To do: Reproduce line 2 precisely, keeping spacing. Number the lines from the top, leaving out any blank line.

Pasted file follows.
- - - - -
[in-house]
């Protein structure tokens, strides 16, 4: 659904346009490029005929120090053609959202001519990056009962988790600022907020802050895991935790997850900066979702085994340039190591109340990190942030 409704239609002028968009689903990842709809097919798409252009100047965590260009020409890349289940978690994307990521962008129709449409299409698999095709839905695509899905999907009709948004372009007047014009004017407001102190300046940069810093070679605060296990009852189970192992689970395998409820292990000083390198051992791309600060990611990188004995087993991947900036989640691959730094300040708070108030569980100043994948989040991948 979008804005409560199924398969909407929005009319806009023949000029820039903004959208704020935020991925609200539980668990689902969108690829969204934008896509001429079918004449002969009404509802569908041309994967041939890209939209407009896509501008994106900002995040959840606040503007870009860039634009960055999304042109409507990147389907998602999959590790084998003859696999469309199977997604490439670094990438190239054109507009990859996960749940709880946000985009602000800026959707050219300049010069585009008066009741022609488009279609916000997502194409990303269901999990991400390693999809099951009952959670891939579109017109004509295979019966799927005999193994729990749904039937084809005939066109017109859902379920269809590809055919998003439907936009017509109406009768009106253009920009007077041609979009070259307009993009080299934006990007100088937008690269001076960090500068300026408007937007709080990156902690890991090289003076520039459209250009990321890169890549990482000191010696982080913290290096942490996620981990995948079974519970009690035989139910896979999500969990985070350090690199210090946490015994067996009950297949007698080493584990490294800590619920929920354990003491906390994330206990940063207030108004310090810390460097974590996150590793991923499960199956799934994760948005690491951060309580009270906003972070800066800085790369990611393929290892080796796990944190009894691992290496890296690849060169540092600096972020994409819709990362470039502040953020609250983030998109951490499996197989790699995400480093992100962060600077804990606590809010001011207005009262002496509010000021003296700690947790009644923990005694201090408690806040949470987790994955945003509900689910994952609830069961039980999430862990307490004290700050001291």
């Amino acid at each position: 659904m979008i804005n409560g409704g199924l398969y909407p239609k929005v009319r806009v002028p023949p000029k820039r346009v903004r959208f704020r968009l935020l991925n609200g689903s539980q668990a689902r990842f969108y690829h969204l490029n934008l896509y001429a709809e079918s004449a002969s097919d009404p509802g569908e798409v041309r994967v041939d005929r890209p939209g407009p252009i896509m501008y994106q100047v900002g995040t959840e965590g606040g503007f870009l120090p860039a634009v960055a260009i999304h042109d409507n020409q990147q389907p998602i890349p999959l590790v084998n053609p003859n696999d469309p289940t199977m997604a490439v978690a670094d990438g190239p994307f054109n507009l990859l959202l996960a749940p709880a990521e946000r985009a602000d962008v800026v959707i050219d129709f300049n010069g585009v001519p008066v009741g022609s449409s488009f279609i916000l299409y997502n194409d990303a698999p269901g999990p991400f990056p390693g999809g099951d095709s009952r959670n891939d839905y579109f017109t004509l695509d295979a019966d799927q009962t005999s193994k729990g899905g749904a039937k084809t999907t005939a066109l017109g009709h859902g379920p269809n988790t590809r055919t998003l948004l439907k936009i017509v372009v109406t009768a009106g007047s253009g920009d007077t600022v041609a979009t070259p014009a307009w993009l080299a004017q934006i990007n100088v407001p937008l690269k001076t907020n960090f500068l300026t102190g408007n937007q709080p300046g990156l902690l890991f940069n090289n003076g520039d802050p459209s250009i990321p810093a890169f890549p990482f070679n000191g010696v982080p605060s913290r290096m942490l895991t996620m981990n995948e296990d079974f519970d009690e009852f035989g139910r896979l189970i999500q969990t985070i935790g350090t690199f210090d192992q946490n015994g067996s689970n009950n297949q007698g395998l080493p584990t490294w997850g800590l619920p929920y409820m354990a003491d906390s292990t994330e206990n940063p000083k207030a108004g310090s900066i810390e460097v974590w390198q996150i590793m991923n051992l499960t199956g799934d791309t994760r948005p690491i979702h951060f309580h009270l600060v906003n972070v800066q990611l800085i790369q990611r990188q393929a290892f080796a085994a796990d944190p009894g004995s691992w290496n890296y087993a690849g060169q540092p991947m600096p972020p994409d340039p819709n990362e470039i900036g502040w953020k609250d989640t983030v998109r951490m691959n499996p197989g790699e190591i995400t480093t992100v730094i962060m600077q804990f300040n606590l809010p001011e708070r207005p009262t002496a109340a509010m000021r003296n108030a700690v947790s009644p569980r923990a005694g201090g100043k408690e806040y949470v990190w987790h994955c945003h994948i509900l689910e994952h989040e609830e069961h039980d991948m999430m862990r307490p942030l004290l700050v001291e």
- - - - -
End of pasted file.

């Protein structure tokens, strides 16, 4: 659904346009490029005929120090053609959202001519990056009962988790600022907020802050895991935790997850900066979702085994340039190591109340990190942030 409704239609002028968009689903990842709809097919798409252009100047965590260009020409890349289940978690994307990521962008129709449409299409698999095709839905695509899905999907009709948004372009007047014009004017407001102190300046940069810093070679605060296990009852189970192992689970395998409820292990000083390198051992791309600060990611990188004995087993991947900036989640691959730094300040708070108030569980100043994948989040991948 979008804005409560199924398969909407929005009319806009023949000029820039903004959208704020935020991925609200539980668990689902969108690829969204934008896509001429079918004449002969009404509802569908041309994967041939890209939209407009896509501008994106900002995040959840606040503007870009860039634009960055999304042109409507990147389907998602999959590790084998003859696999469309199977997604490439670094990438190239054109507009990859996960749940709880946000985009602000800026959707050219300049010069585009008066009741022609488009279609916000997502194409990303269901999990991400390693999809099951009952959670891939579109017109004509295979019966799927005999193994729990749904039937084809005939066109017109859902379920269809590809055919998003439907936009017509109406009768009106253009920009007077041609979009070259307009993009080299934006990007100088937008690269001076960090500068300026408007937007709080990156902690890991090289003076520039459209250009990321890169890549990482000191010696982080913290290096942490996620981990995948079974519970009690035989139910896979999500969990985070350090690199210090946490015994067996009950297949007698080493584990490294800590619920929920354990003491906390994330206990940063207030108004310090810390460097974590996150590793991923499960199956799934994760948005690491951060309580009270906003972070800066800085790369990611393929290892080796796990944190009894691992290496890296690849060169540092600096972020994409819709990362470039502040953020609250983030998109951490499996197989790699995400480093992100962060600077804990606590809010001011207005009262002496509010000021003296700690947790009644923990005694201090408690806040949470987790994955945003509900689910994952609830069961039980999430862990307490004290700050001291």